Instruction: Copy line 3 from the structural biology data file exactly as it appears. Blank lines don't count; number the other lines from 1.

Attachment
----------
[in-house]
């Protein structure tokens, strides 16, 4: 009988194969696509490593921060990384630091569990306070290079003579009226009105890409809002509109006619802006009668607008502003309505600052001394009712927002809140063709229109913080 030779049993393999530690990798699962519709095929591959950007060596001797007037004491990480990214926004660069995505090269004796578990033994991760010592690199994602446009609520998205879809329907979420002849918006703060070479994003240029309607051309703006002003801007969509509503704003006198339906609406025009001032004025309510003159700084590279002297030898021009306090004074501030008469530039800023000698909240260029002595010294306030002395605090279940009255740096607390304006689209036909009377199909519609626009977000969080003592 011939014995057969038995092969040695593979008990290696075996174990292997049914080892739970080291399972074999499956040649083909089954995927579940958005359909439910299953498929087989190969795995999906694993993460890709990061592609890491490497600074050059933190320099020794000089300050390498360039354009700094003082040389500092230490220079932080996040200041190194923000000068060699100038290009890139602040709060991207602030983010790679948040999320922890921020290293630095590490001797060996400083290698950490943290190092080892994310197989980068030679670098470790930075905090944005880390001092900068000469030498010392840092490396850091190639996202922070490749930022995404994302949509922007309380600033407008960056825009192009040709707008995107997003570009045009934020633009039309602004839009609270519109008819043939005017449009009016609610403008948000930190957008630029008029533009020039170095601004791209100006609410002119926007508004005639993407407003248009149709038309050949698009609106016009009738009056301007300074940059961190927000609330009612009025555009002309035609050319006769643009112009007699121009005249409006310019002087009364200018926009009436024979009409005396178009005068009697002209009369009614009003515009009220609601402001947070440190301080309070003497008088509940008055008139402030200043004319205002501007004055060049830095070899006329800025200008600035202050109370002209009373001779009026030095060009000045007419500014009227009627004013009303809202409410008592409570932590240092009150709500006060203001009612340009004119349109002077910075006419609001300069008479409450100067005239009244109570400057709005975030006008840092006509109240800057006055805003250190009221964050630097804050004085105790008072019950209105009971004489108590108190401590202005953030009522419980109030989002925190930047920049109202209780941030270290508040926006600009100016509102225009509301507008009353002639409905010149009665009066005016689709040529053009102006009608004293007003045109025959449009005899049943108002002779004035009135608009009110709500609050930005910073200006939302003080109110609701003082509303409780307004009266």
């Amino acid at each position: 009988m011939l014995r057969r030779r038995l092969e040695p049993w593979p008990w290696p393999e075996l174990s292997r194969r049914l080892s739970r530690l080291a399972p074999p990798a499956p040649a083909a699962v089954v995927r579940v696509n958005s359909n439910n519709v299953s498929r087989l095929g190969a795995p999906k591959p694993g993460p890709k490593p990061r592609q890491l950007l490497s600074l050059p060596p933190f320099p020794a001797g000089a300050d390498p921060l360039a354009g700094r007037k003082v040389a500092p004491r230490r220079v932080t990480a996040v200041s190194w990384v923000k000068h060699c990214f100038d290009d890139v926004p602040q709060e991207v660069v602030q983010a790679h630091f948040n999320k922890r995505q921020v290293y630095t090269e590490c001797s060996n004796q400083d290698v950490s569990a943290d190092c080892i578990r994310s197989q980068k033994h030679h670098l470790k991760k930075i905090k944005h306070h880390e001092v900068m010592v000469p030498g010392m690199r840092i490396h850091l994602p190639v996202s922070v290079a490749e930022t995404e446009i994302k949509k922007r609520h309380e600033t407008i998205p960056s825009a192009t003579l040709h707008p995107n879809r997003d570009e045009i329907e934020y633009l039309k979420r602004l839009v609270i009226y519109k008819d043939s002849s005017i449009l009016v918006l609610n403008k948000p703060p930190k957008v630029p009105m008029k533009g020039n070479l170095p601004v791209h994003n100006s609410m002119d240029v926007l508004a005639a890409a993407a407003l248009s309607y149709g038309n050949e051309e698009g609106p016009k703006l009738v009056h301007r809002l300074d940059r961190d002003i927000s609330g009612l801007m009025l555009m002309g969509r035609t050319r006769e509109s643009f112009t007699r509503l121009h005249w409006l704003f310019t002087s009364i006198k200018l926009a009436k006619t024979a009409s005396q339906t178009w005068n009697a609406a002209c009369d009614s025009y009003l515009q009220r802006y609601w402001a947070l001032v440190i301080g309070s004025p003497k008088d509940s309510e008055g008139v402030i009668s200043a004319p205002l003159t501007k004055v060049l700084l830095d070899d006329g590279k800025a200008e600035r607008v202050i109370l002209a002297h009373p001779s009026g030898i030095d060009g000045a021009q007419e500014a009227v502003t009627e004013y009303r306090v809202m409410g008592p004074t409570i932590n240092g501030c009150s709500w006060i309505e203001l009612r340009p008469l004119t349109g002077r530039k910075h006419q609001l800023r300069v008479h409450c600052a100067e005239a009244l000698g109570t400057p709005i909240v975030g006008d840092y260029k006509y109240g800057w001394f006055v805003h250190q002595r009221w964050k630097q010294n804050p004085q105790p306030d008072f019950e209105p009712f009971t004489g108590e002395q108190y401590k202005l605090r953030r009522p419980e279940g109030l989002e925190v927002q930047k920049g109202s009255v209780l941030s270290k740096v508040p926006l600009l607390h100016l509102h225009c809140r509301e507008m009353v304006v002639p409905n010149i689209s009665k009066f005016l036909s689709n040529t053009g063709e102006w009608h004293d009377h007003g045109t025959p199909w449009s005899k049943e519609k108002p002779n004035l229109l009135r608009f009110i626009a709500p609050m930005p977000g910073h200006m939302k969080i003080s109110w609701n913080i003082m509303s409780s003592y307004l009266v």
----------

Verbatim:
């Amino acid at each position: 009988m011939l014995r057969r030779r038995l092969e040695p049993w593979p008990w290696p393999e075996l174990s292997r194969r049914l080892s739970r530690l080291a399972p074999p990798a499956p040649a083909a699962v089954v995927r579940v696509n958005s359909n439910n519709v299953s498929r087989l095929g190969a795995p999906k591959p694993g993460p890709k490593p990061r592609q890491l950007l490497s600074l050059p060596p933190f320099p020794a001797g000089a300050d390498p921060l360039a354009g700094r007037k003082v040389a500092p004491r230490r220079v932080t990480a996040v200041s190194w990384v923000k000068h060699c990214f100038d290009d890139v926004p602040q709060e991207v660069v602030q983010a790679h630091f948040n999320k922890r995505q921020v290293y630095t090269e590490c001797s060996n004796q400083d290698v950490s569990a943290d190092c080892i578990r994310s197989q980068k033994h030679h670098l470790k991760k930075i905090k944005h306070h880390e001092v900068m010592v000469p030498g010392m690199r840092i490396h850091l994602p190639v996202s922070v290079a490749e930022t995404e446009i994302k949509k922007r609520h309380e600033t407008i998205p960056s825009a192009t003579l040709h707008p995107n879809r997003d570009e045009i329907e934020y633009l039309k979420r602004l839009v609270i009226y519109k008819d043939s002849s005017i449009l009016v918006l609610n403008k948000p703060p930190k957008v630029p009105m008029k533009g020039n070479l170095p601004v791209h994003n100006s609410m002119d240029v926007l508004a005639a890409a993407a407003l248009s309607y149709g038309n050949e051309e698009g609106p016009k703006l009738v009056h301007r809002l300074d940059r961190d002003i927000s609330g009612l801007m009025l555009m002309g969509r035609t050319r006769e509109s643009f112009t007699r509503l121009h005249w409006l704003f310019t002087s009364i006198k200018l926009a009436k006619t024979a009409s005396q339906t178009w005068n009697a609406a002209c009369d009614s025009y009003l515009q009220r802006y609601w402001a947070l001032v440190i301080g309070s004025p003497k008088d509940s309510e008055g008139v402030i009668s200043a004319p205002l003159t501007k004055v060049l700084l830095d070899d006329g590279k800025a200008e600035r607008v202050i109370l002209a002297h009373p001779s009026g030898i030095d060009g000045a021009q007419e500014a009227v502003t009627e004013y009303r306090v809202m409410g008592p004074t409570i932590n240092g501030c009150s709500w006060i309505e203001l009612r340009p008469l004119t349109g002077r530039k910075h006419q609001l800023r300069v008479h409450c600052a100067e005239a009244l000698g109570t400057p709005i909240v975030g006008d840092y260029k006509y109240g800057w001394f006055v805003h250190q002595r009221w964050k630097q010294n804050p004085q105790p306030d008072f019950e209105p009712f009971t004489g108590e002395q108190y401590k202005l605090r953030r009522p419980e279940g109030l989002e925190v927002q930047k920049g109202s009255v209780l941030s270290k740096v508040p926006l600009l607390h100016l509102h225009c809140r509301e507008m009353v304006v002639p409905n010149i689209s009665k009066f005016l036909s689709n040529t053009g063709e102006w009608h004293d009377h007003g045109t025959p199909w449009s005899k049943e519609k108002p002779n004035l229109l009135r608009f009110i626009a709500p609050m930005p977000g910073h200006m939302k969080i003080s109110w609701n913080i003082m509303s409780s003592y307004l009266v």